Nov 2, 2013

Innovative Research Centers in the Social Sciences

If we had sent what is now our budget as a proposal to the Harvard administration to form IQSS [Institute for Quantitative Social Science], they would have thought we were crazy, politically naive, or both.3 The point, however, is that we did not build IQSS from scratch; we built it from components that existed—largely unconnected—around the university. In our case, these included the Murray Research Center, the Harvard-MIT Data Center, the Center for Geographic Analysis, and some others. In most universities, a good deal is spent on social science infrastructure, but the parts are scattered under different administrative units, not work- ing together, without any faculty direction, and each working less efficiently than they could together. Look for such units in the obvious places, but do not overlook the library, the information technology infrastructure, academic computing groups, and else- where in your administration.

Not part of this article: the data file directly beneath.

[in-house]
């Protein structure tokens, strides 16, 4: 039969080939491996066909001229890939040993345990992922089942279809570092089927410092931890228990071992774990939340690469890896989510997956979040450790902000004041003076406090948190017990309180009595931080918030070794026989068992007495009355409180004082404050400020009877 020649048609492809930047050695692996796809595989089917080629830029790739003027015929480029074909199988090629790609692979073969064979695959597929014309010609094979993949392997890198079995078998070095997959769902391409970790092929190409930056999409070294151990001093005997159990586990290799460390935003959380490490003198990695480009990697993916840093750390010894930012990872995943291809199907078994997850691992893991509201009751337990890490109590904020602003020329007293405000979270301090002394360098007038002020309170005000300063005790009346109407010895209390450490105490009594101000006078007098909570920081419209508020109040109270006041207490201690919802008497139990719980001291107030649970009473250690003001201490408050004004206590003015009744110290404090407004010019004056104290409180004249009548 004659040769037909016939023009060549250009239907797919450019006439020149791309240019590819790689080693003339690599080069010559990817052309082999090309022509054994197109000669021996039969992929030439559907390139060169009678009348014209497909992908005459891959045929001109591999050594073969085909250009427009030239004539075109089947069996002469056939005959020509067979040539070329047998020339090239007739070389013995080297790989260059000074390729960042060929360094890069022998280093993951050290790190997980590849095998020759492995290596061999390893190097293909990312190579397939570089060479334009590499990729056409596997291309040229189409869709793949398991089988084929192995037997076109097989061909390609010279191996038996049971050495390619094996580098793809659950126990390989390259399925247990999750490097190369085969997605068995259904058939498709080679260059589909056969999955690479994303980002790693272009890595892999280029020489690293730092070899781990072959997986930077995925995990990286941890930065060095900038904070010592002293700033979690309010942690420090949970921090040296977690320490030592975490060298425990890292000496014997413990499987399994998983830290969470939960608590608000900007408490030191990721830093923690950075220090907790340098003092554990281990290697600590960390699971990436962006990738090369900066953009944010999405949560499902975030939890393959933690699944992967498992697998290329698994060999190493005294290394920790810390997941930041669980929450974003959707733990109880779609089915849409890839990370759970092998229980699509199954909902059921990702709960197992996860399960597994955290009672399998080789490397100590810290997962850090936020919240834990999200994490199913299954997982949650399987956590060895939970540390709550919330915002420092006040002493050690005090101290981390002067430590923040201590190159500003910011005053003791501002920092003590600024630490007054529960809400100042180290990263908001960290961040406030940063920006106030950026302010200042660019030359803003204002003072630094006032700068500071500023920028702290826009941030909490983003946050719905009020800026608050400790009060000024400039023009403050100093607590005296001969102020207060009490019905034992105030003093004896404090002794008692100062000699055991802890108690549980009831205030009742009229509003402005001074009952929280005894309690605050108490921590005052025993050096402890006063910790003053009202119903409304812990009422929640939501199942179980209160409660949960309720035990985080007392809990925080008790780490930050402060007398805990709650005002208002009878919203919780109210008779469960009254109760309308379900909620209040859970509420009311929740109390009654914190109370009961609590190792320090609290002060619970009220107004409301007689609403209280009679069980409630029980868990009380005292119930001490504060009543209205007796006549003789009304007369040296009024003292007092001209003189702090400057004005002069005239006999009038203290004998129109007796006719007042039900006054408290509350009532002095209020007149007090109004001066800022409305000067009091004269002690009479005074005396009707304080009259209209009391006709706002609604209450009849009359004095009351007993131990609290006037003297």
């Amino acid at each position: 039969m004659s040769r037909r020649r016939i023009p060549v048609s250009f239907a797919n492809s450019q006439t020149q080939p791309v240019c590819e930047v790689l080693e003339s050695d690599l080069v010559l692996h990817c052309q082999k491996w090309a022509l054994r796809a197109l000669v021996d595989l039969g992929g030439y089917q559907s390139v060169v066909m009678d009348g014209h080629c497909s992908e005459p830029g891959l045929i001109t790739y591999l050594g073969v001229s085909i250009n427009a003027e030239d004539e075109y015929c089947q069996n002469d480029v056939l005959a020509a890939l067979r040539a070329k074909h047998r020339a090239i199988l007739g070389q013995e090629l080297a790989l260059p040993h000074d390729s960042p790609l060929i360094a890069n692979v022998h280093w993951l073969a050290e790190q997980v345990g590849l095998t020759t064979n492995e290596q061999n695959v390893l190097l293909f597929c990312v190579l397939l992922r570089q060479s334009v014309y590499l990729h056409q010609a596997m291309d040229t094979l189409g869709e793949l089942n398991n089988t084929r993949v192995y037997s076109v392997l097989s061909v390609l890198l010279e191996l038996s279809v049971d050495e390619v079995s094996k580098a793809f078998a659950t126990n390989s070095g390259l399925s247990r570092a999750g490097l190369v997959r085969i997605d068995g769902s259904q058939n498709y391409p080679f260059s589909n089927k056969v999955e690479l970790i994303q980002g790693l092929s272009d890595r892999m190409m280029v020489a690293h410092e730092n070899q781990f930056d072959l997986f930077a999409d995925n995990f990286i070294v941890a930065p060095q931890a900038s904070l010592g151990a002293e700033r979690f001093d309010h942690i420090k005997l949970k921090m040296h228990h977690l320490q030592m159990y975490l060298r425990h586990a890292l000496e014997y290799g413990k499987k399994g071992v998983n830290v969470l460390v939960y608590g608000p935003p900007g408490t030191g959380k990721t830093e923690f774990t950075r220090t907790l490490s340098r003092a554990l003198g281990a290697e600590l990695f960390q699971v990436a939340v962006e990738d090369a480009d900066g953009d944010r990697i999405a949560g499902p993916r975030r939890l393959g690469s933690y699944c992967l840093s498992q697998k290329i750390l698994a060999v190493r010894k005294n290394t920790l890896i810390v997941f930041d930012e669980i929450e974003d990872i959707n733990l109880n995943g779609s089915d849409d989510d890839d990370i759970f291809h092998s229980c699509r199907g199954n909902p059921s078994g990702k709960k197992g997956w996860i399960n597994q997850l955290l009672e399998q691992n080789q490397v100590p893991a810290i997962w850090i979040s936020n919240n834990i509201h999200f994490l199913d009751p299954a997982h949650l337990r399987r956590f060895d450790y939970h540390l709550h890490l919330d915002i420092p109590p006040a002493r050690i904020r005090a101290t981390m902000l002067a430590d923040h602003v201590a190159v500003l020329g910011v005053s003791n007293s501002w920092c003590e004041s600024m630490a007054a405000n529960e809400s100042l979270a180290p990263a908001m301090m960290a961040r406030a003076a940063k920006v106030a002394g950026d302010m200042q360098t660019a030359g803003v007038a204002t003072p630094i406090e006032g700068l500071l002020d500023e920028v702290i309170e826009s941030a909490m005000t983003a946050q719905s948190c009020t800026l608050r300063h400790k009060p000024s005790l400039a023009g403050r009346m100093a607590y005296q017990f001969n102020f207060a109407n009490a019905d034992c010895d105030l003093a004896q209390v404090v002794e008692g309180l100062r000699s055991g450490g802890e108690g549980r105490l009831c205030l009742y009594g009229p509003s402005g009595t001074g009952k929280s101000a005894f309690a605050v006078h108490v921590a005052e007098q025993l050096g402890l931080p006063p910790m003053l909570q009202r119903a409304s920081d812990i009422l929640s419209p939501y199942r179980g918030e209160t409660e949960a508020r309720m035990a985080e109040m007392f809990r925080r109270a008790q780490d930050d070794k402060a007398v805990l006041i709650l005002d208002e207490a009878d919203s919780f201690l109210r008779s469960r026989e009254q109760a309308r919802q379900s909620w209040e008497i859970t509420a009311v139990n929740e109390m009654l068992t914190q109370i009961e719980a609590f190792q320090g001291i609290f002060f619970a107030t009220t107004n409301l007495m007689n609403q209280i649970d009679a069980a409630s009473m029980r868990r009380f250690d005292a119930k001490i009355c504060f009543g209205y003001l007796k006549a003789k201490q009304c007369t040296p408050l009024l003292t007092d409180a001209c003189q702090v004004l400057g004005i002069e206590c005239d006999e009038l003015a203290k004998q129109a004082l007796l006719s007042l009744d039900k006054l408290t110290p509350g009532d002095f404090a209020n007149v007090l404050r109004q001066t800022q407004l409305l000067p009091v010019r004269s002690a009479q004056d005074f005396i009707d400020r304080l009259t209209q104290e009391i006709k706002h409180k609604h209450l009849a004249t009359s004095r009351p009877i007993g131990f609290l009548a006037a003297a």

A good approach is to carefully map out the local political land- scape and find existing units that already have some type of financial support. Then talk to those individuals who are in charge of each unit and find out what they need, how to empower them, how they can accomplish their goals by working together with you. Radical decentralization is often the best politically achievable path to centralization. Build from the ground up and the specific request to the administration can be more reasonable and easier to accomplish; instead of something they cannot approve, you can make it almost impossible to turn down.
The article by Gary King is very interesting. Via Alex Tabarrok at @MargRev

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